£760,000 cost of crime

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Thieves targeting farm tools and vehicles in rural areas are costing the county £760,000 a year - new figures reveal.

NFU Mutual’s annual Rural Crime Report has revealed that rural crime cost Derbyshire £760,000 in 2015 - slightly down on the previous year’s figure.

Farm tools, 4x4s and quad bikes are top of thieves shopping list in the county according to the report, which reveals that rural crime costs the UK economy £42.5million a year.

Across the Midlands as a whole the cost of rural crime in 2015 was £6.6million - an increase by ten per cent on the previous year.

Grant Hattle, NFU Mutual senior agent in Derbyshire said: “Rural thieves are becoming increasingly sophisticated and using computers rather than bolt cutters to steal from farms and country properties.

“Farmers and police have been working hard to adopt high-tech security measures to tackle the problems which now include - cloning tractor identities, advertising non-existent machinery in agricultural publications and stealing the GPS computer systems which are a key part of modern farming.”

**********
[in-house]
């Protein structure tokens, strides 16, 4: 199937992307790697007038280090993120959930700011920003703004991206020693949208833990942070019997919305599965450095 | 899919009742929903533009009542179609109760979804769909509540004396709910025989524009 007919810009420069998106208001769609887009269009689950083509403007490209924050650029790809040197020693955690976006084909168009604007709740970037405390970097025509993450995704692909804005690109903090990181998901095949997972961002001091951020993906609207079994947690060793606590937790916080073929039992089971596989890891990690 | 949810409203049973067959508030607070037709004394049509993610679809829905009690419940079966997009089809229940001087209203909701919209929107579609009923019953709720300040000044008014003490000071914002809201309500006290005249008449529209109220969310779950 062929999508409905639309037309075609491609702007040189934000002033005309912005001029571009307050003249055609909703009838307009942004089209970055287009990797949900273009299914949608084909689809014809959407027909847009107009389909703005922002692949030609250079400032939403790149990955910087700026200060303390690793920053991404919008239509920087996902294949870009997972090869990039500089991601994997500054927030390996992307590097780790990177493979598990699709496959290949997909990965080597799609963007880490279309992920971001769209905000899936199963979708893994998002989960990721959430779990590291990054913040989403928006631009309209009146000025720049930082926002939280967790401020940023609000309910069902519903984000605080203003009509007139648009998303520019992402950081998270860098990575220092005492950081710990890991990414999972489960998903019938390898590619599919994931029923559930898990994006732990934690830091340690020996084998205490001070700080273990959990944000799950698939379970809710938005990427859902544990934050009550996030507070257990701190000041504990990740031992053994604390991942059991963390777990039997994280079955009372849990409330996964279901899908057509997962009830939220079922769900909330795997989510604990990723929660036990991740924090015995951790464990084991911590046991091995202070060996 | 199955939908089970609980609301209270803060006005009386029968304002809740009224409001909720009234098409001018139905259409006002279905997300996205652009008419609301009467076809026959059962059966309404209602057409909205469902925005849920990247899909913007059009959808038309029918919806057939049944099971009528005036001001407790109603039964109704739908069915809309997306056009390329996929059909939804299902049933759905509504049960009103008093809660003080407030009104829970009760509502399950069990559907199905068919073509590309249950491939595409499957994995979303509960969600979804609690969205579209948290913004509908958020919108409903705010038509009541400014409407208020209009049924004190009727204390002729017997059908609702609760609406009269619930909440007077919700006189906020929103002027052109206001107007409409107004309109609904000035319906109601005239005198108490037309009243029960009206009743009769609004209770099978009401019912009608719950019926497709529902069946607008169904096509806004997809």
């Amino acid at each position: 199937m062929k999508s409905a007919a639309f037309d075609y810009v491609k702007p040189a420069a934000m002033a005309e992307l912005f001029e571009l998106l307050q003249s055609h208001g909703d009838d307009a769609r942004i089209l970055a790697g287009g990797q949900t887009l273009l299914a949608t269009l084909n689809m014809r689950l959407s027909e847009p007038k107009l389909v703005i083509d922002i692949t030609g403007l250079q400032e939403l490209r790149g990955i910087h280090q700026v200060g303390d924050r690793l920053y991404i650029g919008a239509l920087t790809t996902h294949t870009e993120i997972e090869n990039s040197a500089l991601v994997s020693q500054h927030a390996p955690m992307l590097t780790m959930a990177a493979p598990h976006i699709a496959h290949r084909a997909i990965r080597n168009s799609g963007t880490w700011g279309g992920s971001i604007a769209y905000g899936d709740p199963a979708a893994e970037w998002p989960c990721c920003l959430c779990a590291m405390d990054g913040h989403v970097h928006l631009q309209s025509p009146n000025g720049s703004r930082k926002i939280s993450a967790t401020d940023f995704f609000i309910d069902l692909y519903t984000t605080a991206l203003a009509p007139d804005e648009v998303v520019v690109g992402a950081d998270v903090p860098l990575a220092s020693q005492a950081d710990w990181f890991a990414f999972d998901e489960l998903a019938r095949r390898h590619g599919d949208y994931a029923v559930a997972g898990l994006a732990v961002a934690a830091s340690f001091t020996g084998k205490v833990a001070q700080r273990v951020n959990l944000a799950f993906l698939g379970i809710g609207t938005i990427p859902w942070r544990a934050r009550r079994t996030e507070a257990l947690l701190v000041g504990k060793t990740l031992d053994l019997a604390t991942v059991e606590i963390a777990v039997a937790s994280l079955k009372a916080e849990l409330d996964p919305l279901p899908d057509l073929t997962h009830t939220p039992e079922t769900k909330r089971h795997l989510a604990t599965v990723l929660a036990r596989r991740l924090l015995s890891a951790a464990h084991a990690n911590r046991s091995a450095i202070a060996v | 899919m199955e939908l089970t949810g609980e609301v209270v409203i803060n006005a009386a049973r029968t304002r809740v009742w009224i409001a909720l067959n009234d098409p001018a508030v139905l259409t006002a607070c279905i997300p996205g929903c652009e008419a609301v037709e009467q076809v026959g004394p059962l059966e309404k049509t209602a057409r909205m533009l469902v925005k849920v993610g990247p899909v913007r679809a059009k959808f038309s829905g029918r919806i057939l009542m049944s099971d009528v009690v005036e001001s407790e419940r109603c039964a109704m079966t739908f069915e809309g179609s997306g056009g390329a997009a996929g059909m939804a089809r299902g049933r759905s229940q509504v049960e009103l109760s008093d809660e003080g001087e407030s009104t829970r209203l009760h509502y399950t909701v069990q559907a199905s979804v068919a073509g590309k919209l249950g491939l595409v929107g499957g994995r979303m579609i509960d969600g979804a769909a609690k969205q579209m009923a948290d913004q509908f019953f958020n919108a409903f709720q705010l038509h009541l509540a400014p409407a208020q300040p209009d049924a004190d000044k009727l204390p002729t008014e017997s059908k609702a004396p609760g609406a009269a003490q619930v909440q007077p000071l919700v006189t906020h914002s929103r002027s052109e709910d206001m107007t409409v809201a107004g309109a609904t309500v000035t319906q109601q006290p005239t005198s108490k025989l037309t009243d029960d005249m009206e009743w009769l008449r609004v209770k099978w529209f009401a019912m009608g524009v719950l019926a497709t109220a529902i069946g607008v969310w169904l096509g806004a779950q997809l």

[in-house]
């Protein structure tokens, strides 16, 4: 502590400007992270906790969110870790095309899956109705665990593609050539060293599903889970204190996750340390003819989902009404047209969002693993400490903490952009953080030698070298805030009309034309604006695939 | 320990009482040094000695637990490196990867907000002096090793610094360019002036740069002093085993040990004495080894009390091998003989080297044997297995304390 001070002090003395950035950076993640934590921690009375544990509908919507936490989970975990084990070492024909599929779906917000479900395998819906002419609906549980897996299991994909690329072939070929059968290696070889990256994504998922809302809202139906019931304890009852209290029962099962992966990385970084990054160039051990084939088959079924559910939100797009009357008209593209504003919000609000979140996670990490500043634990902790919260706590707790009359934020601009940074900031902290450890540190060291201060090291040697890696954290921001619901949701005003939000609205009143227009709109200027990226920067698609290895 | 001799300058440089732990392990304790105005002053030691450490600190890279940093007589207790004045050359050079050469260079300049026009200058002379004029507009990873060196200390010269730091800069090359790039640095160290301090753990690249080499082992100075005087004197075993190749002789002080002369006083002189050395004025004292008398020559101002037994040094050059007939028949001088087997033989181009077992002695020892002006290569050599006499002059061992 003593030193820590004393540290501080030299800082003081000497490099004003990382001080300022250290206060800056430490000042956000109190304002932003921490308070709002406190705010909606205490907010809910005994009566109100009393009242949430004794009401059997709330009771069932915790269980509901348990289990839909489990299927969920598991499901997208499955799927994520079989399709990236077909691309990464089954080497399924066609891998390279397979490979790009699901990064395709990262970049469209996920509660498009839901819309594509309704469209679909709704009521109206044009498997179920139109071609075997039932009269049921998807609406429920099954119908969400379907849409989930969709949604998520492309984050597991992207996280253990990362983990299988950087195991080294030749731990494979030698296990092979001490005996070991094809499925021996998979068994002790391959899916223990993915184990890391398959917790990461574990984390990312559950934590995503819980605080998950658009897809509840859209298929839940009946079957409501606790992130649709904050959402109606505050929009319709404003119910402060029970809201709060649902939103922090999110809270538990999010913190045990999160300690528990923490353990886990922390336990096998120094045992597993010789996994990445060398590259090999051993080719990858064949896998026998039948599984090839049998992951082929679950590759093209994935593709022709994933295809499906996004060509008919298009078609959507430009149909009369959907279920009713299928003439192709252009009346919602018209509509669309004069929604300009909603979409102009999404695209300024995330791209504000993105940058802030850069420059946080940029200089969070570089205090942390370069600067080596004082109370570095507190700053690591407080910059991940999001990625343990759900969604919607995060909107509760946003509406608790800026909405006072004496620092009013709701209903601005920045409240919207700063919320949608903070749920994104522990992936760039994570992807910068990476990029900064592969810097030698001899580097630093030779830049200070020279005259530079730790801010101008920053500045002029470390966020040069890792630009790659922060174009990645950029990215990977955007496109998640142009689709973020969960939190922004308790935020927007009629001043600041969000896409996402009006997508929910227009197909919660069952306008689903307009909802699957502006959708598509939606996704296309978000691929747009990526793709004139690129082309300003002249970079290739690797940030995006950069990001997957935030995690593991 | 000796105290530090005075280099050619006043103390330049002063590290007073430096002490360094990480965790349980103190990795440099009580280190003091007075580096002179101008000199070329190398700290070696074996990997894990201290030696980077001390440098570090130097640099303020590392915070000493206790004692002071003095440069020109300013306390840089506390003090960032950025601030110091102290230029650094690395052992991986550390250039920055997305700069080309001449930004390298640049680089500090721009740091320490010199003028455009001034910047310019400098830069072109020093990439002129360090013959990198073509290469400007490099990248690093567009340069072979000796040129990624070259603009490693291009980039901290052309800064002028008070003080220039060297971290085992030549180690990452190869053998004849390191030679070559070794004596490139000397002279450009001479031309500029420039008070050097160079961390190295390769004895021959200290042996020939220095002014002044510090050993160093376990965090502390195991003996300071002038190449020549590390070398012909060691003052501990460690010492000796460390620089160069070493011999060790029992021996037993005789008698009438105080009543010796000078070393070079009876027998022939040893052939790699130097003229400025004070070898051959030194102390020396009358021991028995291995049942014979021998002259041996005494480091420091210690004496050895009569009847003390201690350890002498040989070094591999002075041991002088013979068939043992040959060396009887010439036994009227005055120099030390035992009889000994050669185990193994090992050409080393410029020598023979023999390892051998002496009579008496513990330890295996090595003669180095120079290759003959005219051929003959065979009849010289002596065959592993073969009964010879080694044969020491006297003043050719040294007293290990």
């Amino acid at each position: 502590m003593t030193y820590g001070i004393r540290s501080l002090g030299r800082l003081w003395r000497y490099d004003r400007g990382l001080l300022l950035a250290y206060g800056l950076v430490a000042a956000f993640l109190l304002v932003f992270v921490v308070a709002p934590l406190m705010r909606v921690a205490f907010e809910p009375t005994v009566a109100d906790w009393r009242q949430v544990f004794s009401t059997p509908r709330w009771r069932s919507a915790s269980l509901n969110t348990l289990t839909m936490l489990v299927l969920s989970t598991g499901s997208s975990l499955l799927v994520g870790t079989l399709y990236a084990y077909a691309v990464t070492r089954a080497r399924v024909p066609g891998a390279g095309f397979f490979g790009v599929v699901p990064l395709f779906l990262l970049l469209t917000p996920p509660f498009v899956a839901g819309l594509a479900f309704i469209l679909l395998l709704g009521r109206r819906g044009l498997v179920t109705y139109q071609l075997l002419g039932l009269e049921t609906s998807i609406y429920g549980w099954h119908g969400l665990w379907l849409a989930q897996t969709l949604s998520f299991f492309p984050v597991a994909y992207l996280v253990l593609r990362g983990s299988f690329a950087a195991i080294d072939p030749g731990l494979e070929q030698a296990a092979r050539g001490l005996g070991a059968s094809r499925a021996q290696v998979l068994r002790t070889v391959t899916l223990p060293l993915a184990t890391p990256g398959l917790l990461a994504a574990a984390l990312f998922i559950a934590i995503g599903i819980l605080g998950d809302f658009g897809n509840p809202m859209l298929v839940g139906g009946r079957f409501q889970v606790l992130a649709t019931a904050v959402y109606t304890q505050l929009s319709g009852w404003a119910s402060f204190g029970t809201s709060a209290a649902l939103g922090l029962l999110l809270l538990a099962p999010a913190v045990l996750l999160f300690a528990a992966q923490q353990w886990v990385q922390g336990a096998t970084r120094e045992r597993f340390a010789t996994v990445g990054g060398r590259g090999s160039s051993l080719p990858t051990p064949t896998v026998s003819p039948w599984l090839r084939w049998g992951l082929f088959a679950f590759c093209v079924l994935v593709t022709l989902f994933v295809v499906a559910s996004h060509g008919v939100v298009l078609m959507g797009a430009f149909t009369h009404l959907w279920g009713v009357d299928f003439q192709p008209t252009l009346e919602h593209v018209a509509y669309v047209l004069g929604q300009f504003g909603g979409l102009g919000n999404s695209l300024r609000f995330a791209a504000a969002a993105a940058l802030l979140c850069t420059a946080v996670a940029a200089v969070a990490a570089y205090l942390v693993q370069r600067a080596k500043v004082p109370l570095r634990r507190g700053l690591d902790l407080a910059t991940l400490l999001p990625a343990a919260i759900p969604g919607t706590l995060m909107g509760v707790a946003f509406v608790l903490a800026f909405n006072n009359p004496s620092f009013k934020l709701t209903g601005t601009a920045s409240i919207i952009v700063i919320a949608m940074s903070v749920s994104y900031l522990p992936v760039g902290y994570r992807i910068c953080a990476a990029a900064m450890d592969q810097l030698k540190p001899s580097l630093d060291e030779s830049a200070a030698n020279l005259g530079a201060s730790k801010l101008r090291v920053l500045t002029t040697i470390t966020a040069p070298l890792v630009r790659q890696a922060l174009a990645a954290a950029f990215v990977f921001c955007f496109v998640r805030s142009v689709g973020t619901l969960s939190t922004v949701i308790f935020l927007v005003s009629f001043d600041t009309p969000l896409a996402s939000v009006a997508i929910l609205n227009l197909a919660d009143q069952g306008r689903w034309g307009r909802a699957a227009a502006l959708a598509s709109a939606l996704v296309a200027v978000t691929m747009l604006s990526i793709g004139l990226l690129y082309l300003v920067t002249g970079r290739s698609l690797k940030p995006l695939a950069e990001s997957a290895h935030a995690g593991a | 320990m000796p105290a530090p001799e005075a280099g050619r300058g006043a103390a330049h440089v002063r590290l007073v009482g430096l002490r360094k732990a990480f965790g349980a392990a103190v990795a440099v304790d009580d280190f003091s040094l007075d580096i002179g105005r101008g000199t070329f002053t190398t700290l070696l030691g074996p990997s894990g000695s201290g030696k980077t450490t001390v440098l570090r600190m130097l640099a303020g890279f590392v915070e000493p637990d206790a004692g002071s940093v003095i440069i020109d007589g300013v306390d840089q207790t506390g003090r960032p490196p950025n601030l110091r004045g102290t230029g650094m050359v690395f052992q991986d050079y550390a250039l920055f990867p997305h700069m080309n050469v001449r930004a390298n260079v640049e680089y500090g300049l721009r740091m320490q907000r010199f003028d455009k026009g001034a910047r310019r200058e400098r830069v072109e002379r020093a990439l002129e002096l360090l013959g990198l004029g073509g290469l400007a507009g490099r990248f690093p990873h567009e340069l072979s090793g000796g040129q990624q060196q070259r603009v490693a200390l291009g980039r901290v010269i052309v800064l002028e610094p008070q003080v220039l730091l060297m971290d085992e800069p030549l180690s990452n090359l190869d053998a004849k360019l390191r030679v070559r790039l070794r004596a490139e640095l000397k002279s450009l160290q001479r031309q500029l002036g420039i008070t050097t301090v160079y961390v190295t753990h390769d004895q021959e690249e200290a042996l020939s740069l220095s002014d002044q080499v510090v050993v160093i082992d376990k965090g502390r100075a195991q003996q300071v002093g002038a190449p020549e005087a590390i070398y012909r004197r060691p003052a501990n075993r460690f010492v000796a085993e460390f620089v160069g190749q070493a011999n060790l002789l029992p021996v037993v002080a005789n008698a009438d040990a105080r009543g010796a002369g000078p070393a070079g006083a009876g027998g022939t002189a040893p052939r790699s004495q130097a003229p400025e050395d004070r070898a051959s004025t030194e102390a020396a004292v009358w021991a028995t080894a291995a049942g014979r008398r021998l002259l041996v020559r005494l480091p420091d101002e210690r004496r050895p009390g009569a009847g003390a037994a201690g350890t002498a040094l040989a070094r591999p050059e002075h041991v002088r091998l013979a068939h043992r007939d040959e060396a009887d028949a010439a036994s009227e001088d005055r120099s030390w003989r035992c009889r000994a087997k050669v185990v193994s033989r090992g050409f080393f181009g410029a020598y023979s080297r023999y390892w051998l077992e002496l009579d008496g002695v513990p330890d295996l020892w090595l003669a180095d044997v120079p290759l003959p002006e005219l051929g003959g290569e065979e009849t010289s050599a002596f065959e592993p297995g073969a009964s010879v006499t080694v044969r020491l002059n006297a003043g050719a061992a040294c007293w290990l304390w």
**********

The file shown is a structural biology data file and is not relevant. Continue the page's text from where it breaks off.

There has been a shift in the items being targeted at rural homes as well - in the latest survey of NFU Mutual’s agency network, the theft of garden equipment was sited as the biggest growing trend along with 4x4s.

Grant continued: “However, it is reassuring to see levels of rural crime falling in Derbyshire, and this reflects the huge efforts being made by anti crime schemes throughout the countryside.”

The majority of NFU Mutual Agent’s surveyed (65 per cent) also reported that thieves in their area are becoming more sophisticated in the way that they operate and cyber crime is also a growing concern amongst their communities.

The survey also revealed that social media is now the main resource for sharing information about crime in rural communities and is a valuable tool – not only in the prevention of rural crime but also for catching criminals and returning stolen goods.

“Our advice to people living and working in the countryside remains the same - evaluate your current security measures making improvements where necessary, remain vigilant and report any suspicious activity to the local police but also community watch schemes,” concluded Grant.

For further information and advice on how to beat rural crime in your area visit the NFU Mutual website www.nfumutual.co.uk/ruralcrime